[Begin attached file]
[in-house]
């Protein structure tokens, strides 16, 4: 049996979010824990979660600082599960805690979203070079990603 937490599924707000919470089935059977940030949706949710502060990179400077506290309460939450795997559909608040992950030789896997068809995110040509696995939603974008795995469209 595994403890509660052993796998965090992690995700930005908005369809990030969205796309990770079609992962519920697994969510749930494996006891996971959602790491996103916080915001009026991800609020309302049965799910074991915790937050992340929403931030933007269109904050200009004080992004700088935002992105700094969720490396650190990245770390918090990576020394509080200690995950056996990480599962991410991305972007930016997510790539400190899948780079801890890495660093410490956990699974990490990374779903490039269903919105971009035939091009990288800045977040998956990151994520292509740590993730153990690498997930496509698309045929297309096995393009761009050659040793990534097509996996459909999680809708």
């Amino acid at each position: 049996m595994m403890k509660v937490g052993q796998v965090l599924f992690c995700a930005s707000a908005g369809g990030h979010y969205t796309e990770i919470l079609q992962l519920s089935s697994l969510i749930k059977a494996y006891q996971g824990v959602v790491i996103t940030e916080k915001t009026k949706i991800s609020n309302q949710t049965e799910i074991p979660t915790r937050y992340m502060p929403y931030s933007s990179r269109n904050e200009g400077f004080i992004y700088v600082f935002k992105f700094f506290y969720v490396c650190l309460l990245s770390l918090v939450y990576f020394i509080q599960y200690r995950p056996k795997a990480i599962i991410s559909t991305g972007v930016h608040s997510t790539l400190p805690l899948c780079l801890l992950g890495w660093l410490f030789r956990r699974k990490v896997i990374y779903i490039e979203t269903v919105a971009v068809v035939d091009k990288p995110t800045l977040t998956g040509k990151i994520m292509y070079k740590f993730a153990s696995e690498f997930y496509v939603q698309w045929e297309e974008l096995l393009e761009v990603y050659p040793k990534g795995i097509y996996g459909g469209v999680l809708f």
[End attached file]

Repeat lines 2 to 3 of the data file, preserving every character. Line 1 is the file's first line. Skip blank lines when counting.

């Protein structure tokens, strides 16, 4: 049996979010824990979660600082599960805690979203070079990603 937490599924707000919470089935059977940030949706949710502060990179400077506290309460939450795997559909608040992950030789896997068809995110040509696995939603974008795995469209 595994403890509660052993796998965090992690995700930005908005369809990030969205796309990770079609992962519920697994969510749930494996006891996971959602790491996103916080915001009026991800609020309302049965799910074991915790937050992340929403931030933007269109904050200009004080992004700088935002992105700094969720490396650190990245770390918090990576020394509080200690995950056996990480599962991410991305972007930016997510790539400190899948780079801890890495660093410490956990699974990490990374779903490039269903919105971009035939091009990288800045977040998956990151994520292509740590993730153990690498997930496509698309045929297309096995393009761009050659040793990534097509996996459909999680809708």
């Amino acid at each position: 049996m595994m403890k509660v937490g052993q796998v965090l599924f992690c995700a930005s707000a908005g369809g990030h979010y969205t796309e990770i919470l079609q992962l519920s089935s697994l969510i749930k059977a494996y006891q996971g824990v959602v790491i996103t940030e916080k915001t009026k949706i991800s609020n309302q949710t049965e799910i074991p979660t915790r937050y992340m502060p929403y931030s933007s990179r269109n904050e200009g400077f004080i992004y700088v600082f935002k992105f700094f506290y969720v490396c650190l309460l990245s770390l918090v939450y990576f020394i509080q599960y200690r995950p056996k795997a990480i599962i991410s559909t991305g972007v930016h608040s997510t790539l400190p805690l899948c780079l801890l992950g890495w660093l410490f030789r956990r699974k990490v896997i990374y779903i490039e979203t269903v919105a971009v068809v035939d091009k990288p995110t800045l977040t998956g040509k990151i994520m292509y070079k740590f993730a153990s696995e690498f997930y496509v939603q698309w045929e297309e974008l096995l393009e761009v990603y050659p040793k990534g795995i097509y996996g459909g469209v999680l809708f």